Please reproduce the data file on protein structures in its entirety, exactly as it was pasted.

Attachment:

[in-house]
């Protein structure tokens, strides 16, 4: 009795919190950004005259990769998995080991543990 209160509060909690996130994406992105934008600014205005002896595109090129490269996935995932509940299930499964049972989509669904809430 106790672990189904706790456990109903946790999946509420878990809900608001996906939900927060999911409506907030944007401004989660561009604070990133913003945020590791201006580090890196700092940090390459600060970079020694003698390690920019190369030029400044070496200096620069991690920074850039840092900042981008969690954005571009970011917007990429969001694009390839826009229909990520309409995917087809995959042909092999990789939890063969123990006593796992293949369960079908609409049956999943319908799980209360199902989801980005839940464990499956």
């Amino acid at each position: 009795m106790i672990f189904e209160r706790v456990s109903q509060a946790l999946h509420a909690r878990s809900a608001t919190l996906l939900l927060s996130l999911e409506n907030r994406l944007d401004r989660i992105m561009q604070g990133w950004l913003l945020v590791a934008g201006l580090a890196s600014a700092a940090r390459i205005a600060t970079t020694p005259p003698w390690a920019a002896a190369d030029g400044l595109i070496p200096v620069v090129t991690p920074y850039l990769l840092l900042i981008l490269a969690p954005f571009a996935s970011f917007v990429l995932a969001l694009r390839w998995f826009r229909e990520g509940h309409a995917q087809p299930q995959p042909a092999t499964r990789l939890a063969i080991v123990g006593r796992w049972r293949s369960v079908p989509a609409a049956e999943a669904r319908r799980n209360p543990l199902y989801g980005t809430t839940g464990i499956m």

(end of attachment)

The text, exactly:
[in-house]
């Protein structure tokens, strides 16, 4: 009795919190950004005259990769998995080991543990 209160509060909690996130994406992105934008600014205005002896595109090129490269996935995932509940299930499964049972989509669904809430 106790672990189904706790456990109903946790999946509420878990809900608001996906939900927060999911409506907030944007401004989660561009604070990133913003945020590791201006580090890196700092940090390459600060970079020694003698390690920019190369030029400044070496200096620069991690920074850039840092900042981008969690954005571009970011917007990429969001694009390839826009229909990520309409995917087809995959042909092999990789939890063969123990006593796992293949369960079908609409049956999943319908799980209360199902989801980005839940464990499956």
């Amino acid at each position: 009795m106790i672990f189904e209160r706790v456990s109903q509060a946790l999946h509420a909690r878990s809900a608001t919190l996906l939900l927060s996130l999911e409506n907030r994406l944007d401004r989660i992105m561009q604070g990133w950004l913003l945020v590791a934008g201006l580090a890196s600014a700092a940090r390459i205005a600060t970079t020694p005259p003698w390690a920019a002896a190369d030029g400044l595109i070496p200096v620069v090129t991690p920074y850039l990769l840092l900042i981008l490269a969690p954005f571009a996935s970011f917007v990429l995932a969001l694009r390839w998995f826009r229909e990520g509940h309409a995917q087809p299930q995959p042909a092999t499964r990789l939890a063969i080991v123990g006593r796992w049972r293949s369960v079908p989509a609409a049956e999943a669904r319908r799980n209360p543990l199902y989801g980005t809430t839940g464990i499956m």